9th Operational Weather Squadron
||This article includes a list of references, related reading or external links, but its sources remain unclear because it lacks inline citations. (December 2012)|
9th Operational Weather Squadron emblem
|Active||2006- 31 May 2008|
|Branch||United States Air Force|
|Part of||1st Weather Group|
|Garrison/HQ||Shaw AFB, SC|
The 9th Operational Weather Squadron (9 OWS), based out of Shaw AFB, SC, was the Squadron responsible for weather prediction in the Southeastern United States. It was split from the 28th Operational Weather Squadron in 2006. The 9 OWS inactivated on 31 May 2008 and merged with the 26th Operational Weather Squadron located on Barksdale AFB, Louisiana.
The 9th Operational Weather Squadron was responsible for producing and disseminating mission planning and execution weather analyses, forecasts, and briefings for Air Force, Army, Navy, Marines, Guard, Reserve, USSTRATCOM, and USNORTHCOM forces operating at 40 installations/sites in a 4 state region of the Southeastern United States.
The 9th weather squadron was responsible for base or post forecasting, developing weather products, briefing transient aircrews, and weather warnings for all of their geographical units. Using automatic observing systems located at all military installations and communicating with their combat weather flights, the squadron was able to 'watch' the weather in their entire area of responsibility from one central location.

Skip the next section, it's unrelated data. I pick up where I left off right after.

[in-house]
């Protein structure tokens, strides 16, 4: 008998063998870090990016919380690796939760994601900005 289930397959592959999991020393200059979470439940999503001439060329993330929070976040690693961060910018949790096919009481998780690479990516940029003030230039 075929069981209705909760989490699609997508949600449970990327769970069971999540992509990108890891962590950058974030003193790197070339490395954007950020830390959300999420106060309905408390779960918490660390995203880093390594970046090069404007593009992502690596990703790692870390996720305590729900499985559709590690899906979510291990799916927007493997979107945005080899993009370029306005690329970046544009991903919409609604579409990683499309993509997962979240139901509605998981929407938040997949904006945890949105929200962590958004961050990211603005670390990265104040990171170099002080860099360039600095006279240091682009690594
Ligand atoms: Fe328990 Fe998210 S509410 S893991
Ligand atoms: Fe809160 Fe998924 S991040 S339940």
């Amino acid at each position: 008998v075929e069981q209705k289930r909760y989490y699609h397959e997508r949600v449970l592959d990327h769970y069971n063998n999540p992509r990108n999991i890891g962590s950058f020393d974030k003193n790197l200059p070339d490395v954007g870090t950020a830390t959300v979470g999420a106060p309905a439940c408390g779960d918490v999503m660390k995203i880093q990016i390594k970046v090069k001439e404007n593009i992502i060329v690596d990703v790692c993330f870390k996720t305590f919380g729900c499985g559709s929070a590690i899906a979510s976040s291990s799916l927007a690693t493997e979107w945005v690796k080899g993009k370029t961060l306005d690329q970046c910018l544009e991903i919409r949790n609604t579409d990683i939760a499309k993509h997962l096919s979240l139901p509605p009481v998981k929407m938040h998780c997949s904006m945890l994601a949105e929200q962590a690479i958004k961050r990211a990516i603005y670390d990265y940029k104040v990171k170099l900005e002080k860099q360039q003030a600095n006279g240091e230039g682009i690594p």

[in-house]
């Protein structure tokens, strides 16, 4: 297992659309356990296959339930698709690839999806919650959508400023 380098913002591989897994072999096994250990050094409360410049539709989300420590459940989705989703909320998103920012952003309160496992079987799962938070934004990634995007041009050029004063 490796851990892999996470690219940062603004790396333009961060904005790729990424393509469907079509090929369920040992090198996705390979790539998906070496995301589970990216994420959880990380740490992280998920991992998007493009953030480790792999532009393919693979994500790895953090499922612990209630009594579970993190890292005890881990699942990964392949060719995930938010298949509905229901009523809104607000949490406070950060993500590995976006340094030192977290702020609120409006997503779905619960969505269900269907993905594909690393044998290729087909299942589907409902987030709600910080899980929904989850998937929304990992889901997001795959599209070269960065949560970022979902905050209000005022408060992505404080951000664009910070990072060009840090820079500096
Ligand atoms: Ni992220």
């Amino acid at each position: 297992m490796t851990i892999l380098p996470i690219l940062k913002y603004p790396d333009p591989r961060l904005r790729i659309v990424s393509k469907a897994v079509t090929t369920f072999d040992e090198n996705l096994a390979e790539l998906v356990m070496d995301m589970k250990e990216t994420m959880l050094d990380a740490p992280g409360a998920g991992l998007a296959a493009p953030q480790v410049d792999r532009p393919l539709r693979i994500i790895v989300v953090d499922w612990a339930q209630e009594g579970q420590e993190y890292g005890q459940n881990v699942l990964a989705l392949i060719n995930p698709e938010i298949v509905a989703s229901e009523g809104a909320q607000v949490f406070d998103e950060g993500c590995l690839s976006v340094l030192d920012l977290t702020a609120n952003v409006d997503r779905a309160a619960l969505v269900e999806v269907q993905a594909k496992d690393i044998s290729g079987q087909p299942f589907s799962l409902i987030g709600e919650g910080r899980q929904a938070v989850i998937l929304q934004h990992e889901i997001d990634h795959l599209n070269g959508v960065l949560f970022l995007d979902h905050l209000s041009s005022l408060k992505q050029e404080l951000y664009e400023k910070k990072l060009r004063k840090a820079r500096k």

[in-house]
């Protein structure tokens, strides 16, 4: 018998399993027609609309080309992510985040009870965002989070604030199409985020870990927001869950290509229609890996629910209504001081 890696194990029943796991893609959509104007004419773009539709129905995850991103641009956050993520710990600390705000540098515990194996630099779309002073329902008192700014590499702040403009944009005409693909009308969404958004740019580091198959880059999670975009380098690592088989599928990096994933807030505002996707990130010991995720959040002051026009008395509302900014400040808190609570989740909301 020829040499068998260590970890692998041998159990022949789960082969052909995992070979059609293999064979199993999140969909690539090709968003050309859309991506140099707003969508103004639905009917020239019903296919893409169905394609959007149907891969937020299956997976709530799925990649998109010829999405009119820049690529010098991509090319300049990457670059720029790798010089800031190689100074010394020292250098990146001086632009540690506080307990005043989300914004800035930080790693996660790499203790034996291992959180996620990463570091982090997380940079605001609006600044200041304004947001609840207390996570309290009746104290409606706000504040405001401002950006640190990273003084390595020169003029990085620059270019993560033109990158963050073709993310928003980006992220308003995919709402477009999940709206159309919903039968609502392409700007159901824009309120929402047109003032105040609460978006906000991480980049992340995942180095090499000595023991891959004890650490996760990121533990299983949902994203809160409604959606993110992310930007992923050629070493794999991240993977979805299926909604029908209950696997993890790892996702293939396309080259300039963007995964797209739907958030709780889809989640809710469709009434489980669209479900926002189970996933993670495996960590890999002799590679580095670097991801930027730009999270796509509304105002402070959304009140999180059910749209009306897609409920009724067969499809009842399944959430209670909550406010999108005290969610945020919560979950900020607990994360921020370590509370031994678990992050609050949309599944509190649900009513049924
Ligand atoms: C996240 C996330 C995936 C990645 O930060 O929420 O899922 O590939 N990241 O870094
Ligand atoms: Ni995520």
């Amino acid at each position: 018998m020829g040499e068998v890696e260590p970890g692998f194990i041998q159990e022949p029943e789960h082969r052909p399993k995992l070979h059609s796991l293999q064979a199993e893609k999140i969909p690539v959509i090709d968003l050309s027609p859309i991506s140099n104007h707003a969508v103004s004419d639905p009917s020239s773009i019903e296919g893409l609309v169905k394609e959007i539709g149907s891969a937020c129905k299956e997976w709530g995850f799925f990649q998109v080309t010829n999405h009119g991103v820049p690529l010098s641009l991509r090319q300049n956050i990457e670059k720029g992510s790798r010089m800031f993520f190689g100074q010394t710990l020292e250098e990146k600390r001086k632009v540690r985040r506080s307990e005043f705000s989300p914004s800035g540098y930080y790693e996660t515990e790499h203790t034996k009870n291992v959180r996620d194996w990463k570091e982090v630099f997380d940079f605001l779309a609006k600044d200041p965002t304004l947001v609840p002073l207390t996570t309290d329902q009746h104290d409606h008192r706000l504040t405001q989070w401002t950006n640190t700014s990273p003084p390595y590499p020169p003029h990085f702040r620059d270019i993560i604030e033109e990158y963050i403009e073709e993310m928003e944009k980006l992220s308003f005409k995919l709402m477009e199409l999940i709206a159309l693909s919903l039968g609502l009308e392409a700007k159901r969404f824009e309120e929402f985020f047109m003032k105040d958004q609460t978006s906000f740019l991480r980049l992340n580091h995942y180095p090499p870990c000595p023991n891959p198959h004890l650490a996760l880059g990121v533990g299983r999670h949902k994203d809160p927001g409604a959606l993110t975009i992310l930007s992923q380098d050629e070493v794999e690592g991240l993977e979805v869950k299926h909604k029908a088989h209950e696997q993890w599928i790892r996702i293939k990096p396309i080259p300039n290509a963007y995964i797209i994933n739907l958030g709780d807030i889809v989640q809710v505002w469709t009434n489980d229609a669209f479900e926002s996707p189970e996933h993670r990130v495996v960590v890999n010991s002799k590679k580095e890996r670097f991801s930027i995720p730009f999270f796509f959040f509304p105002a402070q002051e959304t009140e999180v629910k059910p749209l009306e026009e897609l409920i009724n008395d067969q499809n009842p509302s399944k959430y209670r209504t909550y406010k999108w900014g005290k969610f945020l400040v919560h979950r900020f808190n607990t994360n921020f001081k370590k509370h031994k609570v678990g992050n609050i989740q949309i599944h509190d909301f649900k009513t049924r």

20 July 2006, the 28th Operational Weather Squadron was split into the USCENTCOM which would stay the 28th Operational Weather Squadron, and the 9th Operational Weather Squadron which would continue the CONUS based operations. It was inactivated in 2008.
Personnel and resources
9th Operational Weather Squadron’s manning consisted of active duty, reserve, civilian and contract personnel and was located on Shaw Air Force Base, SC., under the 1st Weather Group, Offutt Air Force Base, NE.
Approved on 10 Apr 1959, the blue and black background colors indicate day and night and are symbolic of the around-the-clock mission of the unit. The three lightning flashes are symbolic of the commands the squadron supports. The cumulonimbus cloud is a weather symbol. It is commonly known as an "anvil top" cloud and this is again repeated in the iron anvil. The arm and the hammer indicate the drive of the unit. Taken together, the arm and hammer, the iron anvil, the cloud and the lightning symbolize the forcefulness of the squadron.
- Constituted as the 9th Weather Squadron
- Activated on 17 July 1942
- Inactivated on 30 June 1972
- Activated on 1 January 1975
- Inactivated on 15 July 1992
- Redesignated 9th Operational Weather Squadron
- Activated on 20 Jul 2006
- Inactivated on 24 June 2008
- Caribbean Wing, Air Transport Command, 17 June 1942
- Flight Control Command, ca. 1943
- Weather Wing, Flight Control Command (later Army Air Forces Weather Wing), May 1943
- 68th Army Air Forces Base Unit (101st Weather Group), 1944
- 101st Weather Group (later 2101st Weather Group), 3 June 1948
- 2059th Air Weather Wing, 1 October 1950
- 2101st Air Weather Group, 1 August 1951
- 1st Weather Group, 1 April 1952
- 3d Weather Wing, 1 October 1956 - 30 June 1972
- 3d Weather Wing, 1 January 1975 - 15 July 1992
- 1st Weather Group, 20 July 2006 – 24 June 2008
- Morrison Field, Florida 17 June 1942
- Borrinquen Field (later Ramey Air Force Base, Puerto Rico, ca December 1942
- March Air Force Base, Californie, unknown - 30 June 1972
- March Air Force Base, California, 1 January 1975 - 15 July 1992
- Shaw Air Force Base, South Carolina, 20 July 2006 – 24 Jun3 2008